Quick translator’s/blogger’s introduction, hopefully shorter than the one to the previous translation of the outline for the lecture given before this one, Why is the Manga Version of Nausicaa So Hard to Read by Kentaro Takekuma, best known in America for Even a Monkey can Draw Manga This lecture was originally given at Kyoto Seika University on 2008/12/18, and the blog post of these outlines can be found here and here.
Formatting for this one will probably be a little sloppier since this won’t be used as a translation/writing sample for school, but I’ll do my best to stay consistent with (Firstname) (Lastname) with names, no capitals this time. I don’t really have much else to add to this, other than that hearing this lecture got me to go down to Mandarake and buy up a bunch of Otomo’s short story collections, which were all engrossing.
The Space Between Anime and Manga
Outline for the lecture series given at Kyoto Seika University
#5: Katsuhiro Otomo, the Anti-“Story” Author
Lecturer: Kentaro Takekuma
The State of Manga During the 70s and 80s
Katsuhiro Otomo debuted as an author in the early 1970s. I’d like to begin by trying to give some structure to the state of manga from his debut in the early 1970s to the early 1980s. The manga world during this time was going through an incredible period of change, which we may never see the likes of again. To try to sum it up briefly:
*Gekiga enjoys its period of full maturity thanks to the rise of Seinen magazines (Big Comic, Manga Action, Young Comic, etc)
*Circulation of Shonen Sunday and Shonen Magazine drops severely, due to the oil price shock, seinen magazines attracting their older readers, and emerging shonen magazines such as Shonen Champion, Shonen Jump and others taking their younger readers.
– The next generation of manga magazines begins at this time.
*The shoujo manga boom begins, attracting male readers alongside female.
– Central to this boom were the female authors in the “Year 24 Group” such as Keiko Takemiya-sensei.
*The first Comic Market is held in 1975.
*Magazines targeting a hardcore audience, such as Manga Shonen and Manga Kisoutengai begin to be launched one after the other, starting around 1977. (The anime boom starts during this period, as well.)
These trends in the manga world, from gekiga to shoujo manga, as well as the creation of fan-targeted magazines, which Comiket and the anime boom both tied into, all combined to form a base for the manga and otaku culture we have today.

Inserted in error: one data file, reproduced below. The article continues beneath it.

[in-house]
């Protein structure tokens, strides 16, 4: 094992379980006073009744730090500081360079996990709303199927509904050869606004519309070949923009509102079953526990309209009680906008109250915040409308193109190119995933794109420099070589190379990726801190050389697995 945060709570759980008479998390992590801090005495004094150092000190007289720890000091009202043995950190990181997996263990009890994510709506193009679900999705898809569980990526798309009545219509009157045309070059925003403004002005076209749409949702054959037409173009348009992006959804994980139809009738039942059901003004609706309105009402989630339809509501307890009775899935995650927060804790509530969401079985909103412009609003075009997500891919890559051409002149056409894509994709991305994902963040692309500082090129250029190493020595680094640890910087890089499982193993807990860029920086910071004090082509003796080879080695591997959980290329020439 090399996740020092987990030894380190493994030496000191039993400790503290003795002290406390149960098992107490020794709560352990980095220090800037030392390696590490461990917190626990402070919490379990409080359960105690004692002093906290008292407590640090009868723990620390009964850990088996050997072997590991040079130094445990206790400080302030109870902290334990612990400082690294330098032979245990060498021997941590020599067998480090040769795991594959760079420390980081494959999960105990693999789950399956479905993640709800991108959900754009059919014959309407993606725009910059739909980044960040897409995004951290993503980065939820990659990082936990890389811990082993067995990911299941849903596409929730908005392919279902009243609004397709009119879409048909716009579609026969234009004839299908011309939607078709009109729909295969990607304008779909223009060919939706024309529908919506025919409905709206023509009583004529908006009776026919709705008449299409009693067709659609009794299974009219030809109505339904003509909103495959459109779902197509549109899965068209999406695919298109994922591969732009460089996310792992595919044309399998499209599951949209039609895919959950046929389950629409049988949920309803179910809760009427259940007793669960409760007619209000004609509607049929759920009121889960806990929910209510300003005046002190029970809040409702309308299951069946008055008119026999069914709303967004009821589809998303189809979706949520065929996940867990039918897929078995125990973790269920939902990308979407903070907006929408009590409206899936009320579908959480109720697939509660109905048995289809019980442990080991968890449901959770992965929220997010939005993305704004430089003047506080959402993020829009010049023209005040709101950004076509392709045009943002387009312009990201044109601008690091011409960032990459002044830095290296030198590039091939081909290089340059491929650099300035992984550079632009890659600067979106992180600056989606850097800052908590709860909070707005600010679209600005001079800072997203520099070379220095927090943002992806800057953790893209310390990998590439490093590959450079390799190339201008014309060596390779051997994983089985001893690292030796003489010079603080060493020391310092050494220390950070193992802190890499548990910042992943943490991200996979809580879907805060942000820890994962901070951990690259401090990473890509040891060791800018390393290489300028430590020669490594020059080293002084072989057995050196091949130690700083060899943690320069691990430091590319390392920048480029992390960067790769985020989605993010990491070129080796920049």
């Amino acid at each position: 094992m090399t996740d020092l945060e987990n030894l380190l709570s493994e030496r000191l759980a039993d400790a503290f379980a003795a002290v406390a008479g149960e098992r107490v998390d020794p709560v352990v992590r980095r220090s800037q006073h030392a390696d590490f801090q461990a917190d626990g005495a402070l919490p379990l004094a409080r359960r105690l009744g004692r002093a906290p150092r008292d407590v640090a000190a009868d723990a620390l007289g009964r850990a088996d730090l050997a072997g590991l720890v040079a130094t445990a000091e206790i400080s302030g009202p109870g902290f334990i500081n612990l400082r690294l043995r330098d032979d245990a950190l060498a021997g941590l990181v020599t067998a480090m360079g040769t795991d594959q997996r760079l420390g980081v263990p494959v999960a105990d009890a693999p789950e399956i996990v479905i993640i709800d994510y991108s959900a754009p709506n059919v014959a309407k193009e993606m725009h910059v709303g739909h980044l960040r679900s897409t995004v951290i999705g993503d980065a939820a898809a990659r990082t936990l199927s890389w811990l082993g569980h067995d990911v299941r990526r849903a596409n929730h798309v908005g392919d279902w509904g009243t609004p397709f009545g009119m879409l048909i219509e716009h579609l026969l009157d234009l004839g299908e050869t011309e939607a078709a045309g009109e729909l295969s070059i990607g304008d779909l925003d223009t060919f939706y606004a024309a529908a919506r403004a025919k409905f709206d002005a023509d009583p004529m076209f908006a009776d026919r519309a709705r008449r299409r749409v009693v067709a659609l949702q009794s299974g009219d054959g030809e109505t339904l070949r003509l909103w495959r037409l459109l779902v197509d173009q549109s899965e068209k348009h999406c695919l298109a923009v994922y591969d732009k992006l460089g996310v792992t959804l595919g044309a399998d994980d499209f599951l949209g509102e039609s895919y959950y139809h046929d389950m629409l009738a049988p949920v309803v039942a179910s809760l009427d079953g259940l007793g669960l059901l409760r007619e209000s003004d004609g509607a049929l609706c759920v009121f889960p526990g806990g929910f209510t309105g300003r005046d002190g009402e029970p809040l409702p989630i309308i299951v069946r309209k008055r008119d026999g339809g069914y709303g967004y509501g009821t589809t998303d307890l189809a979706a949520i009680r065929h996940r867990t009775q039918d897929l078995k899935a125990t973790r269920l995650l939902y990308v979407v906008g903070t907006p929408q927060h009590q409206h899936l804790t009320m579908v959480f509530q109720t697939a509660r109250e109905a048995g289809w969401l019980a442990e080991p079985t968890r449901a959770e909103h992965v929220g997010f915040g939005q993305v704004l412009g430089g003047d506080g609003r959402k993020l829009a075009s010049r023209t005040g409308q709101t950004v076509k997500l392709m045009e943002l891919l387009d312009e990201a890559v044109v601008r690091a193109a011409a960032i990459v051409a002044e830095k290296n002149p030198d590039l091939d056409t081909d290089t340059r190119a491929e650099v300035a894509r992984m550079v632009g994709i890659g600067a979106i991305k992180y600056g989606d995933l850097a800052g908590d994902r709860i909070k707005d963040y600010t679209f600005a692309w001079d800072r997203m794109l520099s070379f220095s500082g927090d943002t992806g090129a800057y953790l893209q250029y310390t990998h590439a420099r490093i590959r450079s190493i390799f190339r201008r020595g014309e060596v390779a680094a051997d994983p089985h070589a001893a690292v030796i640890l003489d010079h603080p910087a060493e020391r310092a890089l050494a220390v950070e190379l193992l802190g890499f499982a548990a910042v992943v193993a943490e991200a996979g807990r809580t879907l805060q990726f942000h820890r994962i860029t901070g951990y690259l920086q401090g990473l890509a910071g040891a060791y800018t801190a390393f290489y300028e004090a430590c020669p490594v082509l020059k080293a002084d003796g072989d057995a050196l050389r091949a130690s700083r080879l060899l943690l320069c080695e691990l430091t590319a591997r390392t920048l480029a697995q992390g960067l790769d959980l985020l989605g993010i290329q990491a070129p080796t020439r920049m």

Katsuhiro Otomo’s Traits as an Illustrator
As he didn’t attract much attention until relatively late in his career, it is often mistakenly thought that Otomo didn’t begin drawing until the end of the 1970s, but in fact, Otomo debuted in 1973. He began submitting works to Shonen Sunday and COM in the early 1970s, and his real debut work was “Juusei” (“Gunshot”), published in the August 1973 issue of Weekly Manga Action Zoukan. In the following years, he published more short works at a leisurely pace, and began to attract attention from other professional manga artists as well as manga fanatics in the mid-1970s.
The reason Otomo didn’t attract much attention at first was a combination of his extremely low output and a popular conception that his stories and art were plain. Of course, even these earliest works are of unusually high quality, clearly displaying his talent while deviating from the trends of mainstream manga of the time. However, Otomo’s scripts during this period very intentionally avoid and reject climaxes, which would understandably cause his works to be buried under the passionate, intense manga that was prevalent during the period.
We can view these early Otomo works, with their subdued art and scripts, as the antithesis to gekiga, which was at the height of its popularity during this time. Though gekiga can be seen as the antithesis to Tezuka-style manga itself, as it attempts to introduce a new level of realism to manga, Otomo’s manga does not attempt to return to a Tezuka-like style. Instead, it inherits the tradition of realistic art that the gekiga movement started, while boldly rejecting the expressionistic techniques that gekiga developed (panel frames extending beyond the page, super-dense motion lines, manga symbols (tl note: manpu, basically the sweatdrops and forehead veins we all know and love), standardized poses during action scenes, and so on).
I imagine that Otomo must have considered the realism of these techniques and concluded that they weren’t realistic at all. By removing all the conventions that readers had come to expect in manga, Otomo achieves his own level of realism, creating a feeling similar to that of, say, the one felt when watching Takeshi Kitano’s early films.
This aim towards realism extends to a large number of Otomo’s early works where he intentionally does not draw “money shots.” Such flashy scenes must have been thought of as unrealistic to him. Looking back on his work from a present-day standpoint, though, it’s shocking to now see how Otomo’s doctrinally anticlimactic output perfectly captured the mood of the 1970s.
If we look at the 60s as a period of politics and rebellion, as symbolized by the student movement, then the 1970s were a period of societal lethargy, born from the stall in the student movement and the end of the post-war economic miracle. Many young men and women during this period not only felt directionless, but had to worry about even having a roof over their heads from day to day. Whether it was Marxism, Free Love, or Indian spiritualism, young peoples’ values seemed to become more self-centered and introverted.